Wednesday, 21 November 2012

Looking towards Empire?

In an excellent article posted yesterday evening in the online Telegraph, Allister Heath argues that the city and big business in the UK need to become more reponsive to public opinion and start to look at the opportunities and advantages offered by a number of possible non-EU futures for the UK. The article systematically destroys the trade arguments typically used to scare off Eurosceptic opposition, demonstrating with clarity how little damage might be done by non-EU tariff structures and pointing out that the UK's trade is already shifting away from the EU and towards the rest of the world.

It's that shift I want to talk about. Take a look for a moment at the tables below. They come from the IMF World Economic Outlook via Wall Street Pit.

Top 30 Fastest and Slowest Growing Economies
Top 30 Fastest and Slowest Growing Economies 

Down in Table 2 we find nestling amongst the economies with the slowest growth (or, indeed, decline) rather a large number of EU lovelies: Greece, Portugal, Italy, Slovenia, Spain, Croatia, Hungary, Czech Republic, Netherlands, Belgium, France, Luxembourg, Bosnia and Herzegovina, Finland, Ireland, and, of course, the UK.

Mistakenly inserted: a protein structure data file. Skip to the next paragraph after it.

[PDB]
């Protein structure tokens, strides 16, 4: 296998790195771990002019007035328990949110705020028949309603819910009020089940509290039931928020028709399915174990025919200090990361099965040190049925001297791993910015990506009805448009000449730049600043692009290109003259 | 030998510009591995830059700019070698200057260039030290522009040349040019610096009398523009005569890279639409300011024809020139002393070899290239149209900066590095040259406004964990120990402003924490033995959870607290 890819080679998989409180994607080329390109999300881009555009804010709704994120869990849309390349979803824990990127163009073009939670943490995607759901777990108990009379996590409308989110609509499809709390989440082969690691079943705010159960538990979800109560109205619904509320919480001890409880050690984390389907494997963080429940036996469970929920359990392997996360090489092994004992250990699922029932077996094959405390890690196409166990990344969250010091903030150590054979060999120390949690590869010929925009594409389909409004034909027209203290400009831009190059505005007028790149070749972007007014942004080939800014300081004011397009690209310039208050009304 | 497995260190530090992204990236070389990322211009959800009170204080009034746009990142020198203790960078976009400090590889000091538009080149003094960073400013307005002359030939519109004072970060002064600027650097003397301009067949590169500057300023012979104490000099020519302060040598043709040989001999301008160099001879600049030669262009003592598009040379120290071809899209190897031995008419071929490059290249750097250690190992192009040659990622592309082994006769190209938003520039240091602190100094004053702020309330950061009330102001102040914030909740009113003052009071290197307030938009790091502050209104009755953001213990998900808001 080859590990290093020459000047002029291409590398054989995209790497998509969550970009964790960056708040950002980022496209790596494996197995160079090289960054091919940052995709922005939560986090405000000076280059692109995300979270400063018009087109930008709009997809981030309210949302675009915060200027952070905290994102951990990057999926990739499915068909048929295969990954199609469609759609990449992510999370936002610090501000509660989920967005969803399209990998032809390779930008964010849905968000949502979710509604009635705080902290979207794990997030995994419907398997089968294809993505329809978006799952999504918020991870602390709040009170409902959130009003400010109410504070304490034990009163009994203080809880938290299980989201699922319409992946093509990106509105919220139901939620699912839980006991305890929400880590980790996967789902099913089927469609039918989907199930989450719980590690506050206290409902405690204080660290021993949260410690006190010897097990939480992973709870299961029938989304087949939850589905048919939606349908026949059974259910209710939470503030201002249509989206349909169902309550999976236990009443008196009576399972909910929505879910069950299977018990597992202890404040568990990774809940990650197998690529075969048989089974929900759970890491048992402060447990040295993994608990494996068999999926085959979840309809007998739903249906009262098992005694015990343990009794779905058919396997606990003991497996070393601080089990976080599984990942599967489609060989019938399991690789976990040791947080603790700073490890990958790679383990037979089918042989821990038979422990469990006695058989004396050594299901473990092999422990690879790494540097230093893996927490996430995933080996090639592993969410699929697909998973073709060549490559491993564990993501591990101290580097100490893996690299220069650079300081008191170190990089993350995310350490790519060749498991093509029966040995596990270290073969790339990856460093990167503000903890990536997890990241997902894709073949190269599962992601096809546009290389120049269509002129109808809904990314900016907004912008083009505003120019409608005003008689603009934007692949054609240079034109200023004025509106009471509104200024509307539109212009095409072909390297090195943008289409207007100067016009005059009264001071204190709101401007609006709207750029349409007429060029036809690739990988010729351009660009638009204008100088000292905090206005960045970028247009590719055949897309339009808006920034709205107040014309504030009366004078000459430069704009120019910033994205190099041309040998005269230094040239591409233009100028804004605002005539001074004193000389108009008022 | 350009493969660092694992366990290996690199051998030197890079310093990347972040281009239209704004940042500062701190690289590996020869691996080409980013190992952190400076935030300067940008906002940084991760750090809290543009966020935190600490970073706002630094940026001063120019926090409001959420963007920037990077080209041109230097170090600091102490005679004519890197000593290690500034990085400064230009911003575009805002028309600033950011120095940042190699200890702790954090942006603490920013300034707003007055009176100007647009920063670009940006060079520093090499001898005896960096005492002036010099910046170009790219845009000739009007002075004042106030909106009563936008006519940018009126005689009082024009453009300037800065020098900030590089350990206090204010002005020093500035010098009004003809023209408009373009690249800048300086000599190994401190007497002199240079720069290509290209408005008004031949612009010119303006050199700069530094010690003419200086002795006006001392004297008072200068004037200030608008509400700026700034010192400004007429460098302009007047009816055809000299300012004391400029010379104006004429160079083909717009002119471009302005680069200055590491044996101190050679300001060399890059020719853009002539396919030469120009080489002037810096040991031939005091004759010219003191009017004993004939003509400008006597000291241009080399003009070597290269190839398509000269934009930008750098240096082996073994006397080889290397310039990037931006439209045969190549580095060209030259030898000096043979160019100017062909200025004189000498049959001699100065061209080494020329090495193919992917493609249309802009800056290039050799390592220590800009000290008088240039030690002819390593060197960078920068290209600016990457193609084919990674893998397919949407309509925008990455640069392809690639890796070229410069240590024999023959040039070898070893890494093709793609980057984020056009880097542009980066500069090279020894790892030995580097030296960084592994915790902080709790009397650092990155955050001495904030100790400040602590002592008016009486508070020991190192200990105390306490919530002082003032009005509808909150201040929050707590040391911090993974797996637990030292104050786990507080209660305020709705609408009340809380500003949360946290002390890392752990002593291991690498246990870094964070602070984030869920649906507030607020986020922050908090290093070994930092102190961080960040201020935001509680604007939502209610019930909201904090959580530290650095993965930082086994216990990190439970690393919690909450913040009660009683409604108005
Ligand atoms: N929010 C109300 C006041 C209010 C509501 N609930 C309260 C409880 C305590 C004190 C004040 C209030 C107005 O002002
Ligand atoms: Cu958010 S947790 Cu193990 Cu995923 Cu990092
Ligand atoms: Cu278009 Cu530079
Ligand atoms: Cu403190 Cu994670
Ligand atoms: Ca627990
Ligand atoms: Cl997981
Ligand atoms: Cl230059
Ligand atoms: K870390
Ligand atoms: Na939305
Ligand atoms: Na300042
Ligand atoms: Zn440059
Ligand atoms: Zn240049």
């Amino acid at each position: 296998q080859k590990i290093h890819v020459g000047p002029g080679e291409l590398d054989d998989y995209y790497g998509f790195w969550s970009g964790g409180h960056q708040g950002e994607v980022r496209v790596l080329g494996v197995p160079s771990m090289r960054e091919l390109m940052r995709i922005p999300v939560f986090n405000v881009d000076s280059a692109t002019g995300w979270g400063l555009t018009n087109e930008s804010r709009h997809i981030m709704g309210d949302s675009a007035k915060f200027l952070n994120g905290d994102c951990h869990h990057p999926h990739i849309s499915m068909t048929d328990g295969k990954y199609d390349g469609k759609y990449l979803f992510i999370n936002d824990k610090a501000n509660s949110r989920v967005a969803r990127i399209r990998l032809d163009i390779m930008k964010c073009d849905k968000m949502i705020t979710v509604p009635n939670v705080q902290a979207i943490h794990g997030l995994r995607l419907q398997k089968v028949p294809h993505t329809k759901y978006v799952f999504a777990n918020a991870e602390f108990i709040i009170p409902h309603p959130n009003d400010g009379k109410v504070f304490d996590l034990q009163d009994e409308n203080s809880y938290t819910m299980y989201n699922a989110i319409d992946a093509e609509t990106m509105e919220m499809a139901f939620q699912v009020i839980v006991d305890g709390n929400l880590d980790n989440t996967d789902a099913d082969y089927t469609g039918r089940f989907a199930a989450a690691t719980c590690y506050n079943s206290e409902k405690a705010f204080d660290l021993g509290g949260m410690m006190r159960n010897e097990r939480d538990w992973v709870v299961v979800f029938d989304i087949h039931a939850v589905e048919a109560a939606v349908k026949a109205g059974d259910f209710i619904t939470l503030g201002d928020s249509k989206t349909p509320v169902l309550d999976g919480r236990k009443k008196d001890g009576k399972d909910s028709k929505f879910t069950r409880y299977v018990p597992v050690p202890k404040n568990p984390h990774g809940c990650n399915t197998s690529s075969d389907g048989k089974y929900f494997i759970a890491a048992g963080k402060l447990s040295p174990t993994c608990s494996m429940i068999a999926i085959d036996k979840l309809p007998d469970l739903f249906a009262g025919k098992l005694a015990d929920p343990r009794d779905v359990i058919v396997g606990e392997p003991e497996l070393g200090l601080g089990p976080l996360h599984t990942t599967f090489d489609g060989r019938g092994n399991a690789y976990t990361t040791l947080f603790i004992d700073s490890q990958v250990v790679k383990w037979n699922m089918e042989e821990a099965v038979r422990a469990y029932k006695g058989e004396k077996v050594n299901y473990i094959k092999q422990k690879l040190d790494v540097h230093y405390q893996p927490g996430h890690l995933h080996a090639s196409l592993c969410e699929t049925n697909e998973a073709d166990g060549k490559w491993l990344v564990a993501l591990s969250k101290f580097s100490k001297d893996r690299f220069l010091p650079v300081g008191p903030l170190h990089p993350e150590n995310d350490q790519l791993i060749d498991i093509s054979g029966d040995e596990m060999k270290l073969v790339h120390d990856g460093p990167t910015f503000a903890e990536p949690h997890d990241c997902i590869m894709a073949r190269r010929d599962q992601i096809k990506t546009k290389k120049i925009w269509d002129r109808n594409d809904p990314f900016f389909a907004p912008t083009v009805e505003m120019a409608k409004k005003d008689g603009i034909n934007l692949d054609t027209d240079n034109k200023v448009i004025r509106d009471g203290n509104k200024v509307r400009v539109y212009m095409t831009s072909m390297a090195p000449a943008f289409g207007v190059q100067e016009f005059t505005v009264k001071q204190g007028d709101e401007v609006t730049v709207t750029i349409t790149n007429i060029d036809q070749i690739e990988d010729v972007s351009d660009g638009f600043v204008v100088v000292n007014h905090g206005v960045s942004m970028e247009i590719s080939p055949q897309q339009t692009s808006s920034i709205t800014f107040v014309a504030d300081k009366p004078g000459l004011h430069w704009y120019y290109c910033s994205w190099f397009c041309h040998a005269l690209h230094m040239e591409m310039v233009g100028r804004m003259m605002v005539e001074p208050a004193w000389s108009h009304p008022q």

Now take a look at Table 1. Not an EU state in sight. Granted, many of these booming economies are small and starting from a low base. Some present interesting challenegs politically too. But here's another thought. Cast your eye over the map below:

Does anything strike you? Sierra Leone, Iraq, Ghana, China (via Hong Kong), Papua New Guinea, Mozambique, Solomon Islands, Nigeria, Sri Lanka, Tanzania and Zambia. They're all on that list of booming economies and they all have strong links with the UK as result of the Empire. They happen, on the whole, to be amongst the more stable, politically, of the countries on that list, too.  And, please note, India and a number other Middle Eastern states didn't make it onto Table 1 but certainly provide excellent trading opportunities.

So here's a proposal. How about we stop looking towards the decadent European markets and start to really go for the booming ones many of which just happen to coincide with our our old Empire, and in many cases, current Commonwealth allies? After all the Victorians knew a thing or two about trade and we could do worse than to learn from them.


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